We purchased our bus tickets on Thursday, and by 8:00 Friday morning we were on our bus headed the border.  By noon we had arrived.  We has just finished the transactions for departure from Cambodia when my phone rang.  It was Jive telling me that our housing arrangements had fallen through, but that was okay because Joper, a Filipino friend of theirs, was at Asia-Pacific International University in Bangkok and would arrange a place for us to stay.  She promised to send me his phone number so we could contact him with Khone’s Thai SIM card once we crossed the border.  I thanked her and hurried to catch up with Khone and the rest of our fellow bus travelers who were beginning immigration into Thailand.

Unfortunately, something happened and I never received her message.  I sent Emily a message with Khone’s Thai number so they could send the message to Khone’s phone, but my message also never went through (lesson learned – don’t try to make arrangements in No Man’s Land between two countries…strange things happen to cell phone signals).

When we reached the head of the line for foreign passports, the immigration officer who processed Thai passports waved me over to his line since no Thai citizens were passing through at that time.  He smiled broadly, rattled some things off in Thai to me, grinned at my confusion, then told me, “I am allowing you to immigrate as a Thai citizen, so now you speak Thai.  You do not need to speak English or learn Thai because you know it already since you are a Thai citizen.”  We laughed, and he returned my passport, stamped and ready for my Thai travels.  Oh, if learning a language were only that easy!

Once in Thailand, we enjoyed a plate of friend rice and Pad Thai while waiting for our minivan to Bangkok to arrive.  Little did we realize it would be our last real meal until the following evening.  Finally we climbed aboard and headed for Bangkok.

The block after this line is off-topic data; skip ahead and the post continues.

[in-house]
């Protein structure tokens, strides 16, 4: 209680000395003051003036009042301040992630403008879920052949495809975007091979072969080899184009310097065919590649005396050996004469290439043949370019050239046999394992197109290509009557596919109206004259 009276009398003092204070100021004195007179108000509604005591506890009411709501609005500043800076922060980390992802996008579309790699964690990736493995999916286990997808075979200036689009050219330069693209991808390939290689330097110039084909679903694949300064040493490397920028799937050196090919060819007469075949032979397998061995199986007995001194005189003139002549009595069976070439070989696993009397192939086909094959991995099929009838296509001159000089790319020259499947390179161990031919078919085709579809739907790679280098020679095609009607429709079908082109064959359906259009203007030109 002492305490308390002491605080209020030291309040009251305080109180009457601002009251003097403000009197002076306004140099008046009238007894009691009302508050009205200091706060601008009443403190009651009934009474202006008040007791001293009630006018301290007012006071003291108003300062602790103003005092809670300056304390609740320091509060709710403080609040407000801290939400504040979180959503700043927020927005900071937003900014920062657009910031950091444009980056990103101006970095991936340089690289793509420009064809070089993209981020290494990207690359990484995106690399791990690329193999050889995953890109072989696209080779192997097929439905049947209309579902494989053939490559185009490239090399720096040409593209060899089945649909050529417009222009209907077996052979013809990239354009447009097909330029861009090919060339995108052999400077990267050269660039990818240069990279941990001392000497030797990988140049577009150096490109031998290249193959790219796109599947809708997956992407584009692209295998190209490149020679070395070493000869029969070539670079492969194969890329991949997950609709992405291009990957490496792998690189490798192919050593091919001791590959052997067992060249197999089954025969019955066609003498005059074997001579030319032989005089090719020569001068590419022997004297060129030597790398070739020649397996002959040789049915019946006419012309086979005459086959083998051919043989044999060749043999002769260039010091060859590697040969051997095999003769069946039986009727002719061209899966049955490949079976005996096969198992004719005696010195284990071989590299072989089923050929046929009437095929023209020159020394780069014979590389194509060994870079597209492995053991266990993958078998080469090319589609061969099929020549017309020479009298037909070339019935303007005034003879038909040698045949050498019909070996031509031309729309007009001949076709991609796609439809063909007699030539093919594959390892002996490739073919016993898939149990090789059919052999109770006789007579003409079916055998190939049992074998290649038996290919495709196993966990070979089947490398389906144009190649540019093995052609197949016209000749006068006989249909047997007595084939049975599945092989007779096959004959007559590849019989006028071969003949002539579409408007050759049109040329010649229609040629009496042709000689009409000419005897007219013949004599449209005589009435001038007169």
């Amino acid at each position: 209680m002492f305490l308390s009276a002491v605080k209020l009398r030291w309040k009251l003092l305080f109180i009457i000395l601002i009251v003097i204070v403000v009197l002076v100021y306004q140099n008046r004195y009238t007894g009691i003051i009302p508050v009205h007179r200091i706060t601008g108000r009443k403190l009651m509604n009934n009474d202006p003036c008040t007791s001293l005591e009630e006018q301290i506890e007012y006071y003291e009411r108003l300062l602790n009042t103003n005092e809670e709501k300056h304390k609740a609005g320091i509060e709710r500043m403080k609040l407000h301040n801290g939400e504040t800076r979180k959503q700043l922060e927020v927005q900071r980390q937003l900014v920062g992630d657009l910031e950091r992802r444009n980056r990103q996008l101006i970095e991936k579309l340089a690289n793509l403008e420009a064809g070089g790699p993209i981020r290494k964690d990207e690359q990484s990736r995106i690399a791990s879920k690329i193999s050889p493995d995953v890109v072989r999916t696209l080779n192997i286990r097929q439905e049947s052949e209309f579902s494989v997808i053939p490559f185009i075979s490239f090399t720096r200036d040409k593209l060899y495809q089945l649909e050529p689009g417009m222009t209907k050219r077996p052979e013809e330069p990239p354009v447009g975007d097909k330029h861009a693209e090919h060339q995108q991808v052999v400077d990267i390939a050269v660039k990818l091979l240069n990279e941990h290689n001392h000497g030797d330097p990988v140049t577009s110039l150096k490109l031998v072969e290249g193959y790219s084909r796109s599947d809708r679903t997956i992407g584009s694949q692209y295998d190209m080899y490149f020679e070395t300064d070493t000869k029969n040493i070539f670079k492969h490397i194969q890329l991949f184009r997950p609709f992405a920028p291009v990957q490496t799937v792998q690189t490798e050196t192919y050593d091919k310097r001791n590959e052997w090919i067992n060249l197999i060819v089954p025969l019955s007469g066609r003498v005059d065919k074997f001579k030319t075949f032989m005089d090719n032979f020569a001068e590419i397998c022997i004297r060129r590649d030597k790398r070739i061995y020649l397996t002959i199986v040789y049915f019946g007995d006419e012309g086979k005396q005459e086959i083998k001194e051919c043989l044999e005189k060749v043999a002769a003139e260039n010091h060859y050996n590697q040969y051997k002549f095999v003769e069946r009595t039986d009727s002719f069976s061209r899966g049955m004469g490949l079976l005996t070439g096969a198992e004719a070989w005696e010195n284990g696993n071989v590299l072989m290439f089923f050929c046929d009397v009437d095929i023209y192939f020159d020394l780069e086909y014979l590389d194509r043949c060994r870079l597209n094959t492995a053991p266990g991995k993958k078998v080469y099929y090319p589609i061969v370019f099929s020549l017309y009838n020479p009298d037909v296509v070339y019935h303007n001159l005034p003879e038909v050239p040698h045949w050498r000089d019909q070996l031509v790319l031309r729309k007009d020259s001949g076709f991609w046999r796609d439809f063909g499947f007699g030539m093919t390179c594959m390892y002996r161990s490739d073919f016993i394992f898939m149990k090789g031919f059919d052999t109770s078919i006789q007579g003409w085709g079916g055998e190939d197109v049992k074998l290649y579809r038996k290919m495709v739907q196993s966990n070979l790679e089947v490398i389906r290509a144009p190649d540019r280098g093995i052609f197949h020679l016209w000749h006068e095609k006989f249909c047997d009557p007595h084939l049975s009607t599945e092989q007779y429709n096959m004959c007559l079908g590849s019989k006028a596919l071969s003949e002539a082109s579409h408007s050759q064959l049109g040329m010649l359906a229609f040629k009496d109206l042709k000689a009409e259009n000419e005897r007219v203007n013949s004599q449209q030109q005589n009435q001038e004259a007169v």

As we approached the city, I began to realize that we wouldn’t be hearing from our friends back in Cambodia (at this point I didn’t know that Emily had never received my message with Khone’s Thai number).  I talked with Khone about our options and we decided to stay at the hotel recommended to us by Tim and some of my other friends.  Thankfully I had a copy of the email which included the hotel name and address from my friends on my computer.  We showed the address to our driver, and he decided to drop us of at the point in our journey nearest the hotel since he wouldn’t actually pass by the hotel.  He told us to find a taxi, pointed in the general direction we were supposed to go, and drove off.  I couldn’t see the hotel – only chain link fences, parking lots, cement walls, houses, and multiple-story buildings.  I turned to Khone, as was my habit from being dropped off in canvassing days.  “Let’s pray.”  So right there on the side of the road in the middle of Bangkok, we prayed together that the Lord would be with us and guide us to where we needed to be.  Then we started walking.

We hadn’t gone far when I realized we were in a residential area with no taxis anywhere in sight.  Khone suggested we try walking in a different direction, so we turned around and went that way.  As we walked, I saw a house with a mechanic-like shop out front and three young men sitting around talking.  I looked at Khone.  “I think we should talk to them.  Maybe they can help us find a taxi.”  I started walking their direction.  Khone looked at me a bit incredulously.  “Are you afraid?”  “No,” I smiled back at her as I continued walking.  “We already prayed that God would be with us.”  She trailed along behind me.

I approached the three young men, and, not knowing what else to say, asked, “Do you know where we can find a taxi?”  The young men glanced at each other, then the one closest to me said in flawless English, “Where do you want to go?”  “Nasa Vegas Hotel.”  He nodded his head.  “Yes, I can help you.”

He turned his motorbike around, we climbed on the back, and off we went through the streets of Bangkok.  While we drove, he asked us all the typical polite Asian questions: “Where did you come from?  What are you doing in Bangkok?  What do you do in Cambodia?” and more.  Then he said, “I know where your hotel is.  I will take you there myself.”  A few minutes later he dropped us off on the front steps of the hotel, refusing the money we offered to give him for his kindness.  With a smile and a wave, he drove off.